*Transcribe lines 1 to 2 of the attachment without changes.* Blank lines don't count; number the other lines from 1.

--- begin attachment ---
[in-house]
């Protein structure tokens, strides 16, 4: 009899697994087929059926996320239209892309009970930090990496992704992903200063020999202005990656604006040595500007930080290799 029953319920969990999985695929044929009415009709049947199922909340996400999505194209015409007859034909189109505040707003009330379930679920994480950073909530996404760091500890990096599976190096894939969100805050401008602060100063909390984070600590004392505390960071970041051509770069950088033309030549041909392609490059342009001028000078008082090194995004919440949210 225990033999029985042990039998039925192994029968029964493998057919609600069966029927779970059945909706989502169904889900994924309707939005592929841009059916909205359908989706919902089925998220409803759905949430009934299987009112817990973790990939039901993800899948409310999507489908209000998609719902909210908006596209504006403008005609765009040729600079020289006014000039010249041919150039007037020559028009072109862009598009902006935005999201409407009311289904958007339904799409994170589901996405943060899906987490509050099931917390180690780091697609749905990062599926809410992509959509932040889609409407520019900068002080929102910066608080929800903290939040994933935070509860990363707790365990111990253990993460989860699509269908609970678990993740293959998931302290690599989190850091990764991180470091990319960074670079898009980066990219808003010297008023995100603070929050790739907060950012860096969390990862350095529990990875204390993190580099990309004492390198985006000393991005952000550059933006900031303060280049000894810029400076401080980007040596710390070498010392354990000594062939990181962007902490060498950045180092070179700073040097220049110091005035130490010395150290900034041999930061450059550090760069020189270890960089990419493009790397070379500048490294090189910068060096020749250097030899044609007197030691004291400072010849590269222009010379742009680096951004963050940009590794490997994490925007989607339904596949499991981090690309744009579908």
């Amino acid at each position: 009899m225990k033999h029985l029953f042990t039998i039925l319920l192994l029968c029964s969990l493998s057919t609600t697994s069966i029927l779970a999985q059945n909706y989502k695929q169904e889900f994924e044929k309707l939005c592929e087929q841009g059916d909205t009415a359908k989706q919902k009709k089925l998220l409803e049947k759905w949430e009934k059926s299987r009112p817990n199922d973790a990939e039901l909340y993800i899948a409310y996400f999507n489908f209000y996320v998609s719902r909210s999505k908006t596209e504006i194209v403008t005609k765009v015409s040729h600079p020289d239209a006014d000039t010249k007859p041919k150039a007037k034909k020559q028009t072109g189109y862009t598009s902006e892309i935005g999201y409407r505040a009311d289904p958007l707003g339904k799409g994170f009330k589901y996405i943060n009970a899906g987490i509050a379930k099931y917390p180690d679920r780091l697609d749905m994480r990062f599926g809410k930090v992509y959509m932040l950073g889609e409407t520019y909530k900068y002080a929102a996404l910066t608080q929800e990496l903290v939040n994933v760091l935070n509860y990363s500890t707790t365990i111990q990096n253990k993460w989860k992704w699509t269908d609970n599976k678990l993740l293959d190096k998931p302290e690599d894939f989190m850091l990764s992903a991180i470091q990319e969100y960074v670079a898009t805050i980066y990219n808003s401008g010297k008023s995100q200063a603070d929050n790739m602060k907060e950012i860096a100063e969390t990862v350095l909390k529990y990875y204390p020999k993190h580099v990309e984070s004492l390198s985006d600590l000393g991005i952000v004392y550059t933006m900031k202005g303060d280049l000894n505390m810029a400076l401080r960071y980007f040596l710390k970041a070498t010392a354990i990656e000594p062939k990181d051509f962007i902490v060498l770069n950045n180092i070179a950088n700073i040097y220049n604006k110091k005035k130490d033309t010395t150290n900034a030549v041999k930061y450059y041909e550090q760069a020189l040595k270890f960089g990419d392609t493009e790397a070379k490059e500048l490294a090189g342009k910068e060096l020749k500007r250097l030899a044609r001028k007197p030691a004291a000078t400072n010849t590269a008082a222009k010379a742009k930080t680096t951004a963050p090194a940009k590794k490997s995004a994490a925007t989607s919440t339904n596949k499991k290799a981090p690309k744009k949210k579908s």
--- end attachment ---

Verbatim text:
[in-house]
């Protein structure tokens, strides 16, 4: 009899697994087929059926996320239209892309009970930090990496992704992903200063020999202005990656604006040595500007930080290799 029953319920969990999985695929044929009415009709049947199922909340996400999505194209015409007859034909189109505040707003009330379930679920994480950073909530996404760091500890990096599976190096894939969100805050401008602060100063909390984070600590004392505390960071970041051509770069950088033309030549041909392609490059342009001028000078008082090194995004919440949210 225990033999029985042990039998039925192994029968029964493998057919609600069966029927779970059945909706989502169904889900994924309707939005592929841009059916909205359908989706919902089925998220409803759905949430009934299987009112817990973790990939039901993800899948409310999507489908209000998609719902909210908006596209504006403008005609765009040729600079020289006014000039010249041919150039007037020559028009072109862009598009902006935005999201409407009311289904958007339904799409994170589901996405943060899906987490509050099931917390180690780091697609749905990062599926809410992509959509932040889609409407520019900068002080929102910066608080929800903290939040994933935070509860990363707790365990111990253990993460989860699509269908609970678990993740293959998931302290690599989190850091990764991180470091990319960074670079898009980066990219808003010297008023995100603070929050790739907060950012860096969390990862350095529990990875204390993190580099990309004492390198985006000393991005952000550059933006900031303060280049000894810029400076401080980007040596710390070498010392354990000594062939990181962007902490060498950045180092070179700073040097220049110091005035130490010395150290900034041999930061450059550090760069020189270890960089990419493009790397070379500048490294090189910068060096020749250097030899044609007197030691004291400072010849590269222009010379742009680096951004963050940009590794490997994490925007989607339904596949499991981090690309744009579908």